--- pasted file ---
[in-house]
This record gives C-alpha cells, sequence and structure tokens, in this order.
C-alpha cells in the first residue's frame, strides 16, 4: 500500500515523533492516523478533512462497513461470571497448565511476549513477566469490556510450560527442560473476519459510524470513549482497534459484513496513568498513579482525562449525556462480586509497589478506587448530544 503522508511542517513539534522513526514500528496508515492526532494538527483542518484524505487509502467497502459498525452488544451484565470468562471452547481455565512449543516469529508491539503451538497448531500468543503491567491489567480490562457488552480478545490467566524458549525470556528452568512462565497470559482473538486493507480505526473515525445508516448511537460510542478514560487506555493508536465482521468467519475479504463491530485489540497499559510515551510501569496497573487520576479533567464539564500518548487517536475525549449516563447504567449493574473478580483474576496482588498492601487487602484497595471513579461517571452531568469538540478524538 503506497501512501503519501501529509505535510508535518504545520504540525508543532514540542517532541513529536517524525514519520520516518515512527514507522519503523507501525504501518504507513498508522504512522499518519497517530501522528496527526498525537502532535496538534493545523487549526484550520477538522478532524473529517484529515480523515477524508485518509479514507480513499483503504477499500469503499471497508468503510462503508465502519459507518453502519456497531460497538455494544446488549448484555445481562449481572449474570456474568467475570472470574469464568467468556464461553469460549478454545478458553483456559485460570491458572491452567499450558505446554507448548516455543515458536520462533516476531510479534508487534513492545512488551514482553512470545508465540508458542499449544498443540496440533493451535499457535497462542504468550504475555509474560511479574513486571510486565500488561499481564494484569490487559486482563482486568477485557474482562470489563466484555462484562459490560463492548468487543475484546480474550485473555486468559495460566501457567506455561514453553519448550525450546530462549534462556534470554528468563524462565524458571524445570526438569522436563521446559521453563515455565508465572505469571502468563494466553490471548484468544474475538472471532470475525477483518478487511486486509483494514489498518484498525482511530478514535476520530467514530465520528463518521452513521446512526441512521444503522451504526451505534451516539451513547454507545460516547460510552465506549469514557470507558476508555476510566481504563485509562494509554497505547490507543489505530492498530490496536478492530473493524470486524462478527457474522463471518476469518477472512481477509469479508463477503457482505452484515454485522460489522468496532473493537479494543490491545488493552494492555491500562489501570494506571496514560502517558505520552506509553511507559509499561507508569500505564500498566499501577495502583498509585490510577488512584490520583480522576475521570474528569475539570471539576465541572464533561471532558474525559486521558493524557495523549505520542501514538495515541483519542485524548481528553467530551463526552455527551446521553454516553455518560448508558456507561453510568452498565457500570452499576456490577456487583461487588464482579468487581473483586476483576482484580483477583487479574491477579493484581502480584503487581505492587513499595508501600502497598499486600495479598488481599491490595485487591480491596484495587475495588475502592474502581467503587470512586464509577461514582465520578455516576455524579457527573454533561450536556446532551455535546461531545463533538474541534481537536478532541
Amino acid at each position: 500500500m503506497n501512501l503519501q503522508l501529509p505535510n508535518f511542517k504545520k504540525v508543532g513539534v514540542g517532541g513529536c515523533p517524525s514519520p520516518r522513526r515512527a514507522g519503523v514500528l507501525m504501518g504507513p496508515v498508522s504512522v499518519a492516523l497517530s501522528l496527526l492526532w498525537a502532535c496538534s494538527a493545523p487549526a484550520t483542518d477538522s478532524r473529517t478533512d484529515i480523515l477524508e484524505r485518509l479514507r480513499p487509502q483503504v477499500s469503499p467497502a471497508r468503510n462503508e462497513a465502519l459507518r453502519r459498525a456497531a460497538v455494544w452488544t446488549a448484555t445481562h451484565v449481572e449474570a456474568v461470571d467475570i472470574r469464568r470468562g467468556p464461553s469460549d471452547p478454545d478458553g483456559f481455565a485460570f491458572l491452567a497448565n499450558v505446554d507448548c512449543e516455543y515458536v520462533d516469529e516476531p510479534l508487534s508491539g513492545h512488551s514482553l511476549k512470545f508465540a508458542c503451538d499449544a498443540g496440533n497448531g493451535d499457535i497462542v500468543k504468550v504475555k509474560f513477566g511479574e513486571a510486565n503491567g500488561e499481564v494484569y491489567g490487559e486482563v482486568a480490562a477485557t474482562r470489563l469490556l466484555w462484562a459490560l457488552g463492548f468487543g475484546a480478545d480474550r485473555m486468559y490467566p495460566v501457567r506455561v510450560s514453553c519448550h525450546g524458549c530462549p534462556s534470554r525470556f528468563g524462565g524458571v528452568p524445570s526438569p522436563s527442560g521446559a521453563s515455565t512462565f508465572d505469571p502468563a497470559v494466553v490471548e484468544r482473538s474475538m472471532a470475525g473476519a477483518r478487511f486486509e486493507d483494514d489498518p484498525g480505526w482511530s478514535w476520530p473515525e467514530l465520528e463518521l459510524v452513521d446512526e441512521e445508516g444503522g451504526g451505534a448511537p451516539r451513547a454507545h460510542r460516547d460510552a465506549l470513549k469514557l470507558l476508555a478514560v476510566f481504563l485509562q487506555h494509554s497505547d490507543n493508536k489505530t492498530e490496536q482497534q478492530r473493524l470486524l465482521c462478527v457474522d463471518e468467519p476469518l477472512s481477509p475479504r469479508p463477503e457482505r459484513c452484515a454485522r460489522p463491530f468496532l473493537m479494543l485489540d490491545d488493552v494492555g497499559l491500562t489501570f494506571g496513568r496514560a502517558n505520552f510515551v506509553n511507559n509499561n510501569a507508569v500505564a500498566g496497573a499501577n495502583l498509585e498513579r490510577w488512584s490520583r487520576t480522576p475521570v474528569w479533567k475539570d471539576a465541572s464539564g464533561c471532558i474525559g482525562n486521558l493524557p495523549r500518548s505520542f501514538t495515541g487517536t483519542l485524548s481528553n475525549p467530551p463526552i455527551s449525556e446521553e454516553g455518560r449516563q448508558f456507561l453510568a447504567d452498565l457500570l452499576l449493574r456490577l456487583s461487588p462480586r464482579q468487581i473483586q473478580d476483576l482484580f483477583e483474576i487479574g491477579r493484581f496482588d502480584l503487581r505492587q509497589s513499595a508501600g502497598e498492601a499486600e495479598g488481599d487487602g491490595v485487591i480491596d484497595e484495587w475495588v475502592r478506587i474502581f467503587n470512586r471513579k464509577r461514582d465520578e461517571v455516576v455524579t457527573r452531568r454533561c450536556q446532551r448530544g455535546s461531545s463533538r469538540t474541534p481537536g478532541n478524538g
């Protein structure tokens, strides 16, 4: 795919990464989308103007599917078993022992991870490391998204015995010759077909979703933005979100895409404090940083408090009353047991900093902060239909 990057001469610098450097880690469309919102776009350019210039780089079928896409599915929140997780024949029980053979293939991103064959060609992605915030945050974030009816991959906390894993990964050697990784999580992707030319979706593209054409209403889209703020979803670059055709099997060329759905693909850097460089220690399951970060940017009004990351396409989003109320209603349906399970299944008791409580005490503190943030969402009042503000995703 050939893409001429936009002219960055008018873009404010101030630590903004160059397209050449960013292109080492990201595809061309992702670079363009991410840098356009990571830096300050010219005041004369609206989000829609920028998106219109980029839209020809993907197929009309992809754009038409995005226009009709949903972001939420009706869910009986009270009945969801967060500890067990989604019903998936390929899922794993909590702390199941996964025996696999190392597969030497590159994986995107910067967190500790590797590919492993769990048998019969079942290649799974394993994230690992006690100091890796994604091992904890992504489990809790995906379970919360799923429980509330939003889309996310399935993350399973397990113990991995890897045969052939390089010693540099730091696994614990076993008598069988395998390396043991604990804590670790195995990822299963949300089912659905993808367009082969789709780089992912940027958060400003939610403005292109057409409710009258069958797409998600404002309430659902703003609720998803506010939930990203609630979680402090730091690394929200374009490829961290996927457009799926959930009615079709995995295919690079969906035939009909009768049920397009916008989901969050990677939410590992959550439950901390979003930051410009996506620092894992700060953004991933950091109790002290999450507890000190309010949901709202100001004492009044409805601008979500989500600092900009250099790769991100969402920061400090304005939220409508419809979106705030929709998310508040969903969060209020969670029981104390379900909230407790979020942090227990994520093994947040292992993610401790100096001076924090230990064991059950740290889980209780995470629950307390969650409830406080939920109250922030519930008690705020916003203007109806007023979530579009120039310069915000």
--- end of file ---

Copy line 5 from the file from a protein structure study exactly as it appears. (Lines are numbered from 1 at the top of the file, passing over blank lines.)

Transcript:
């Protein structure tokens, strides 16, 4: 795919990464989308103007599917078993022992991870490391998204015995010759077909979703933005979100895409404090940083408090009353047991900093902060239909 990057001469610098450097880690469309919102776009350019210039780089079928896409599915929140997780024949029980053979293939991103064959060609992605915030945050974030009816991959906390894993990964050697990784999580992707030319979706593209054409209403889209703020979803670059055709099997060329759905693909850097460089220690399951970060940017009004990351396409989003109320209603349906399970299944008791409580005490503190943030969402009042503000995703 050939893409001429936009002219960055008018873009404010101030630590903004160059397209050449960013292109080492990201595809061309992702670079363009991410840098356009990571830096300050010219005041004369609206989000829609920028998106219109980029839209020809993907197929009309992809754009038409995005226009009709949903972001939420009706869910009986009270009945969801967060500890067990989604019903998936390929899922794993909590702390199941996964025996696999190392597969030497590159994986995107910067967190500790590797590919492993769990048998019969079942290649799974394993994230690992006690100091890796994604091992904890992504489990809790995906379970919360799923429980509330939003889309996310399935993350399973397990113990991995890897045969052939390089010693540099730091696994614990076993008598069988395998390396043991604990804590670790195995990822299963949300089912659905993808367009082969789709780089992912940027958060400003939610403005292109057409409710009258069958797409998600404002309430659902703003609720998803506010939930990203609630979680402090730091690394929200374009490829961290996927457009799926959930009615079709995995295919690079969906035939009909009768049920397009916008989901969050990677939410590992959550439950901390979003930051410009996506620092894992700060953004991933950091109790002290999450507890000190309010949901709202100001004492009044409805601008979500989500600092900009250099790769991100969402920061400090304005939220409508419809979106705030929709998310508040969903969060209020969670029981104390379900909230407790979020942090227990994520093994947040292992993610401790100096001076924090230990064991059950740290889980209780995470629950307390969650409830406080939920109250922030519930008690705020916003203007109806007023979530579009120039310069915000």